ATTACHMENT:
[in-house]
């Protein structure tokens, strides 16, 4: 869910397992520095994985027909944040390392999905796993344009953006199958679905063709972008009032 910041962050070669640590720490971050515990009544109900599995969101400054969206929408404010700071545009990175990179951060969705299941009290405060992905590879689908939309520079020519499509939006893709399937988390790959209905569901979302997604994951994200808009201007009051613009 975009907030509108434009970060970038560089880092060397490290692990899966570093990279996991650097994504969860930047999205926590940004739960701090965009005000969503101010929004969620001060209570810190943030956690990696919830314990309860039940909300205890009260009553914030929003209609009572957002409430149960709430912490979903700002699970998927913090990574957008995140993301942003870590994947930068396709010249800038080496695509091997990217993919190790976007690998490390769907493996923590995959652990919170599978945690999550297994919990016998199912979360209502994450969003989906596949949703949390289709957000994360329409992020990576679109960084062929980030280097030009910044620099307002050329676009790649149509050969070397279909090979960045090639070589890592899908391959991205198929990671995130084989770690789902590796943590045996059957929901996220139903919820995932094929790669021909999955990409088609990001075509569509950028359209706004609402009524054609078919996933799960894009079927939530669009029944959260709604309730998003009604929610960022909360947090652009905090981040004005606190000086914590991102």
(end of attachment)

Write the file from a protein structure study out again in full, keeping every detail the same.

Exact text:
[in-house]
């Protein structure tokens, strides 16, 4: 869910397992520095994985027909944040390392999905796993344009953006199958679905063709972008009032 910041962050070669640590720490971050515990009544109900599995969101400054969206929408404010700071545009990175990179951060969705299941009290405060992905590879689908939309520079020519499509939006893709399937988390790959209905569901979302997604994951994200808009201007009051613009 975009907030509108434009970060970038560089880092060397490290692990899966570093990279996991650097994504969860930047999205926590940004739960701090965009005000969503101010929004969620001060209570810190943030956690990696919830314990309860039940909300205890009260009553914030929003209609009572957002409430149960709430912490979903700002699970998927913090990574957008995140993301942003870590994947930068396709010249800038080496695509091997990217993919190790976007690998490390769907493996923590995959652990919170599978945690999550297994919990016998199912979360209502994450969003989906596949949703949390289709957000994360329409992020990576679109960084062929980030280097030009910044620099307002050329676009790649149509050969070397279909090979960045090639070589890592899908391959991205198929990671995130084989770690789902590796943590045996059957929901996220139903919820995932094929790669021909999955990409088609990001075509569509950028359209706004609402009524054609078919996933799960894009079927939530669009029944959260709604309730998003009604929610960022909360947090652009905090981040004005606190000086914590991102």